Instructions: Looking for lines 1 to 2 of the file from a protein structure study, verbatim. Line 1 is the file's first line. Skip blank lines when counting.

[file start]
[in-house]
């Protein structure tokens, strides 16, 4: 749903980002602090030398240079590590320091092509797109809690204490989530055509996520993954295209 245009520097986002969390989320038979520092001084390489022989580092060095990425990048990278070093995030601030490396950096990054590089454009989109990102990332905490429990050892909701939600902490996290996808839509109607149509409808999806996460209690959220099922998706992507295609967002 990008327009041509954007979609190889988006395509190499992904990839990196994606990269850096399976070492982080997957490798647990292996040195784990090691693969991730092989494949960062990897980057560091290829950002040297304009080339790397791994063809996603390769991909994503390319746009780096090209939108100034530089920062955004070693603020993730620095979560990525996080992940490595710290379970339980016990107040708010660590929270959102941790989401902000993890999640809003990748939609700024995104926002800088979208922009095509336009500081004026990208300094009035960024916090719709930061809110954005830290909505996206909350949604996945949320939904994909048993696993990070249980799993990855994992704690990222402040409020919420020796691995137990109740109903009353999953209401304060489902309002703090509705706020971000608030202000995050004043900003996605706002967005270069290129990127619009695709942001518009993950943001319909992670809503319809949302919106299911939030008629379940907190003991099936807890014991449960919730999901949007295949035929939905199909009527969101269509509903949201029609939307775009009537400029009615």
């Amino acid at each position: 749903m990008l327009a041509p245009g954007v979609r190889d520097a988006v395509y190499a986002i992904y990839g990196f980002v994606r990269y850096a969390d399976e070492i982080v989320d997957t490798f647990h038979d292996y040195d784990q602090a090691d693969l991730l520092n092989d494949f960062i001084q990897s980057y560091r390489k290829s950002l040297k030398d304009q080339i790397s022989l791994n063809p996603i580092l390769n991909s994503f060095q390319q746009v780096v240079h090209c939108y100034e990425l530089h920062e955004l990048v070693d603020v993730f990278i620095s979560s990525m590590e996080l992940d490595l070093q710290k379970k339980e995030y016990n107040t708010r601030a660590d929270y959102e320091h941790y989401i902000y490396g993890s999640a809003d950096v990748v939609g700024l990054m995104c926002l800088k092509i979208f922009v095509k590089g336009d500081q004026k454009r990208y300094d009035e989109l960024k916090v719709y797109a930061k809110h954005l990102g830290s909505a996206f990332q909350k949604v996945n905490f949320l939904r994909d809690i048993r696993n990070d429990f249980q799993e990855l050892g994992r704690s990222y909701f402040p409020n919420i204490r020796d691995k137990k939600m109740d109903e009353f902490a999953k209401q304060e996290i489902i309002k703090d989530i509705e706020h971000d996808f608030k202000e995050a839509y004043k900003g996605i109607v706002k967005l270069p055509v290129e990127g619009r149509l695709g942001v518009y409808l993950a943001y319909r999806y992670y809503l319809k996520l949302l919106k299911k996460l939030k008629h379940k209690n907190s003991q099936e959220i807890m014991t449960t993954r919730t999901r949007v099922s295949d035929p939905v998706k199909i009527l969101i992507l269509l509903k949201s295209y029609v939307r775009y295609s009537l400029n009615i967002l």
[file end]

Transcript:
[in-house]
């Protein structure tokens, strides 16, 4: 749903980002602090030398240079590590320091092509797109809690204490989530055509996520993954295209 245009520097986002969390989320038979520092001084390489022989580092060095990425990048990278070093995030601030490396950096990054590089454009989109990102990332905490429990050892909701939600902490996290996808839509109607149509409808999806996460209690959220099922998706992507295609967002 990008327009041509954007979609190889988006395509190499992904990839990196994606990269850096399976070492982080997957490798647990292996040195784990090691693969991730092989494949960062990897980057560091290829950002040297304009080339790397791994063809996603390769991909994503390319746009780096090209939108100034530089920062955004070693603020993730620095979560990525996080992940490595710290379970339980016990107040708010660590929270959102941790989401902000993890999640809003990748939609700024995104926002800088979208922009095509336009500081004026990208300094009035960024916090719709930061809110954005830290909505996206909350949604996945949320939904994909048993696993990070249980799993990855994992704690990222402040409020919420020796691995137990109740109903009353999953209401304060489902309002703090509705706020971000608030202000995050004043900003996605706002967005270069290129990127619009695709942001518009993950943001319909992670809503319809949302919106299911939030008629379940907190003991099936807890014991449960919730999901949007295949035929939905199909009527969101269509509903949201029609939307775009009537400029009615």